John Berger the Booker prize-winning author and well-known art critic has passed away at the age of 90.
Berger, a Marxist intellectual is best known for his pioneering 1972 book and subsequent BBC series, Ways of Seeing, broke a lot of barriers bringing political perspective to the world of art criticism, passed away at his home in the Paris suburb of Antony today after a year-long battle with an undisclosed illness.
Born in Stoke Newington, North London Berger’s father was a Hungarian émigré who was very much affected by the First World War, in which he served as an infantry officer and was awarded the Military Cross. His mother, Miriam, was once a suffragette and hailed from Bermondsey, south London.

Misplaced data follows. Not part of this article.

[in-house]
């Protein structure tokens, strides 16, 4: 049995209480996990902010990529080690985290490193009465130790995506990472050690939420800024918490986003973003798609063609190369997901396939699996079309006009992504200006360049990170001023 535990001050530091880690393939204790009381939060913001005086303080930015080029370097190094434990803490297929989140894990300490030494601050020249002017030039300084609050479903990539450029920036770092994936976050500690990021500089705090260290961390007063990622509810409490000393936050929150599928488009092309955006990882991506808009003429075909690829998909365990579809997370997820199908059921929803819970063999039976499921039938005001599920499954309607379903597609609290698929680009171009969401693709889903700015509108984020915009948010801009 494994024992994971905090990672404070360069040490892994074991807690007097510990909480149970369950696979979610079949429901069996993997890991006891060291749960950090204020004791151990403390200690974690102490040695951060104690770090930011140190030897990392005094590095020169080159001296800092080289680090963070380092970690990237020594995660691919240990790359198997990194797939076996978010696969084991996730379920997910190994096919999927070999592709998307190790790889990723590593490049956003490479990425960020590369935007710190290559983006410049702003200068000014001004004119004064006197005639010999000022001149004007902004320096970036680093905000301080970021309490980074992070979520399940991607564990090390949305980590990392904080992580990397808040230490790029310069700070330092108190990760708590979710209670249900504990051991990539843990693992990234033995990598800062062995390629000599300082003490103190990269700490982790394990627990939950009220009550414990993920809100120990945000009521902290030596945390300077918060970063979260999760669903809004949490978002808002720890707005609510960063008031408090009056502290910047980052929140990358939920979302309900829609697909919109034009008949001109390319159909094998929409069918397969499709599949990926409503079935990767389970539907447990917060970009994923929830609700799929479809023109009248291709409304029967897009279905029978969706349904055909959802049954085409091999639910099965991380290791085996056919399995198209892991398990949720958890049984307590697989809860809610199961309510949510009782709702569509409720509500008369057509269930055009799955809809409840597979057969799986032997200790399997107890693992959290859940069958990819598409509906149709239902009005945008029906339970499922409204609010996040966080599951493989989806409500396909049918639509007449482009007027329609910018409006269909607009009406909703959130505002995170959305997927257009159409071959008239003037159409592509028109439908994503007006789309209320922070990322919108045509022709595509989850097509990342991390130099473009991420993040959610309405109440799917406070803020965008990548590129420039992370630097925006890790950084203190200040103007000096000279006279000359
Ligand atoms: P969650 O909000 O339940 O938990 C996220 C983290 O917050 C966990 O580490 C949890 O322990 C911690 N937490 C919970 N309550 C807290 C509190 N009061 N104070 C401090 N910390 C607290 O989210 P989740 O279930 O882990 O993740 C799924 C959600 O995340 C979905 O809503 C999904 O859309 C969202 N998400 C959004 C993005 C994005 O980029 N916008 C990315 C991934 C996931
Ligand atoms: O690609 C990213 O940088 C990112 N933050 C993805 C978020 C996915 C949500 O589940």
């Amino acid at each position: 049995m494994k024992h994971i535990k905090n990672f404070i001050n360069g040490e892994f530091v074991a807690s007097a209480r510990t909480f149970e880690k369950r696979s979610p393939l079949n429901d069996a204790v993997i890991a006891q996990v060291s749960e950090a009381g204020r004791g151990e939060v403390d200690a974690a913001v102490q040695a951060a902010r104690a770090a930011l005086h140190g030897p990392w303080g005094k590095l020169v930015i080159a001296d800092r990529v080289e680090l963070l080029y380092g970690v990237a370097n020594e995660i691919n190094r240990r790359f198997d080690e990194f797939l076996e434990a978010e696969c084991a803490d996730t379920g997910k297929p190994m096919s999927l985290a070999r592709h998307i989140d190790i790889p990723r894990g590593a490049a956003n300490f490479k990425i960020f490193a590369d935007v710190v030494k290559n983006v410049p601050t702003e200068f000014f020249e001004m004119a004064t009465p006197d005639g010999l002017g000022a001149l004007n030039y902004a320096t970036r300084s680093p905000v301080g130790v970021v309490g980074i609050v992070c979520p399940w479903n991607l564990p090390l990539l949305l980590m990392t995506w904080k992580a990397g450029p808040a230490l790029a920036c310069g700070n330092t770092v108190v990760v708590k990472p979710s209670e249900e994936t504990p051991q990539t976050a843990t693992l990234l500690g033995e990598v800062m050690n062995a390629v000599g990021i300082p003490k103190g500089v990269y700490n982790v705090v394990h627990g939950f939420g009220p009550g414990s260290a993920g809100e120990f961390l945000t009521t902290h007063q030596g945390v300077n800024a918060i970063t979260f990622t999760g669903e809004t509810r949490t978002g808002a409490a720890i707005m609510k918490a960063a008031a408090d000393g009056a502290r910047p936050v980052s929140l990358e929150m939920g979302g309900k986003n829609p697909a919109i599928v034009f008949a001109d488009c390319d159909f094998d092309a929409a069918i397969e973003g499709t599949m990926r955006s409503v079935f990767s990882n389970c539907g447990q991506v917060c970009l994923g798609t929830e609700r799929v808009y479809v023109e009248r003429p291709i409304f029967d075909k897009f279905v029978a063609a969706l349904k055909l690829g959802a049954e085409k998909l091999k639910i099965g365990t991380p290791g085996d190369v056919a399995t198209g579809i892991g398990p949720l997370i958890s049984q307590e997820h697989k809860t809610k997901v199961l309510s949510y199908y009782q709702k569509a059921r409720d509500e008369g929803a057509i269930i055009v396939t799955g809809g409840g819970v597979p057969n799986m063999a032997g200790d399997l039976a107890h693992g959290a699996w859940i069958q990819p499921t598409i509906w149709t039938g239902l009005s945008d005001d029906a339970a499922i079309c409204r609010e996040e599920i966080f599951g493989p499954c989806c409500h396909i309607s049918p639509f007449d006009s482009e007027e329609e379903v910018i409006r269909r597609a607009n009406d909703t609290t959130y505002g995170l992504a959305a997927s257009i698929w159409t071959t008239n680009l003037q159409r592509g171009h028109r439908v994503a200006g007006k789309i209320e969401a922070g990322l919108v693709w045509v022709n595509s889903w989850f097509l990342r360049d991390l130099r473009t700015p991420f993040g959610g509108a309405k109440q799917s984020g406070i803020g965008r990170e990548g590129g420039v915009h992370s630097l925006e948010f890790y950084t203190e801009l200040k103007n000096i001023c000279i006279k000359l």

Mr. Berger was a revolutionist and philanthropist giving half of his Booker award prize money for his novel G to the Black Panthers in order to draw attention to various unfair political issues.
Berger authored many other novels, pieces of poetry, screenplays, art criticism articles and many other books. He was a groundbreaker and loved the challenge of traditional interpretations of society and art and all of the connections in between.
His cause of death and funeral arrangements have yet to be announced.